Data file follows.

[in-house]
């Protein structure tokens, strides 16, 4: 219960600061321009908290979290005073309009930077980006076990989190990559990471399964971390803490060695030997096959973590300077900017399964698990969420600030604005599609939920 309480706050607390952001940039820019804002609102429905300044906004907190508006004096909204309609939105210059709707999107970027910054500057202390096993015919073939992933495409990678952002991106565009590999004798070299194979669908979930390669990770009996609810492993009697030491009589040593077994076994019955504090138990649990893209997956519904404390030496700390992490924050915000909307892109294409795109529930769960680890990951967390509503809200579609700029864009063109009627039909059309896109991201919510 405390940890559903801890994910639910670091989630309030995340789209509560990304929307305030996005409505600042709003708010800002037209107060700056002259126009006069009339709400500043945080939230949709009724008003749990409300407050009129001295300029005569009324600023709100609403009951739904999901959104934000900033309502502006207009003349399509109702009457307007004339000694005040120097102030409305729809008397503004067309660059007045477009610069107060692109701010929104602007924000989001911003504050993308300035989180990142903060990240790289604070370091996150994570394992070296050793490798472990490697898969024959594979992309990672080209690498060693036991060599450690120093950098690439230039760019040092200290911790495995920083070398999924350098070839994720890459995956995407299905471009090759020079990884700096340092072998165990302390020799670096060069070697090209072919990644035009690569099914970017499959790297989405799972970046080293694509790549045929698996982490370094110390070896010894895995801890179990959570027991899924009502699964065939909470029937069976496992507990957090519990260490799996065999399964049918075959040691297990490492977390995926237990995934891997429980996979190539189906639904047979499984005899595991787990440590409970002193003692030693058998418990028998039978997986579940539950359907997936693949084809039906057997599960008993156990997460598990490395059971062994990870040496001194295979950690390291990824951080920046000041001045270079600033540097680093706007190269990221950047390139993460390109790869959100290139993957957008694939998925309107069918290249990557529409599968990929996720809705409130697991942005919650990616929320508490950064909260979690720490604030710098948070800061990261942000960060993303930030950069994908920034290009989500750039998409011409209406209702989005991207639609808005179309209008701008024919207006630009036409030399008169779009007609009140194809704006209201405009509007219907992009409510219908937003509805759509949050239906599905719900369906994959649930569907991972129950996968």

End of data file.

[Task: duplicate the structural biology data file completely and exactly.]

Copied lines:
[in-house]
């Protein structure tokens, strides 16, 4: 219960600061321009908290979290005073309009930077980006076990989190990559990471399964971390803490060695030997096959973590300077900017399964698990969420600030604005599609939920 309480706050607390952001940039820019804002609102429905300044906004907190508006004096909204309609939105210059709707999107970027910054500057202390096993015919073939992933495409990678952002991106565009590999004798070299194979669908979930390669990770009996609810492993009697030491009589040593077994076994019955504090138990649990893209997956519904404390030496700390992490924050915000909307892109294409795109529930769960680890990951967390509503809200579609700029864009063109009627039909059309896109991201919510 405390940890559903801890994910639910670091989630309030995340789209509560990304929307305030996005409505600042709003708010800002037209107060700056002259126009006069009339709400500043945080939230949709009724008003749990409300407050009129001295300029005569009324600023709100609403009951739904999901959104934000900033309502502006207009003349399509109702009457307007004339000694005040120097102030409305729809008397503004067309660059007045477009610069107060692109701010929104602007924000989001911003504050993308300035989180990142903060990240790289604070370091996150994570394992070296050793490798472990490697898969024959594979992309990672080209690498060693036991060599450690120093950098690439230039760019040092200290911790495995920083070398999924350098070839994720890459995956995407299905471009090759020079990884700096340092072998165990302390020799670096060069070697090209072919990644035009690569099914970017499959790297989405799972970046080293694509790549045929698996982490370094110390070896010894895995801890179990959570027991899924009502699964065939909470029937069976496992507990957090519990260490799996065999399964049918075959040691297990490492977390995926237990995934891997429980996979190539189906639904047979499984005899595991787990440590409970002193003692030693058998418990028998039978997986579940539950359907997936693949084809039906057997599960008993156990997460598990490395059971062994990870040496001194295979950690390291990824951080920046000041001045270079600033540097680093706007190269990221950047390139993460390109790869959100290139993957957008694939998925309107069918290249990557529409599968990929996720809705409130697991942005919650990616929320508490950064909260979690720490604030710098948070800061990261942000960060993303930030950069994908920034290009989500750039998409011409209406209702989005991207639609808005179309209008701008024919207006630009036409030399008169779009007609009140194809704006209201405009509007219907992009409510219908937003509805759509949050239906599905719900369906994959649930569907991972129950996968």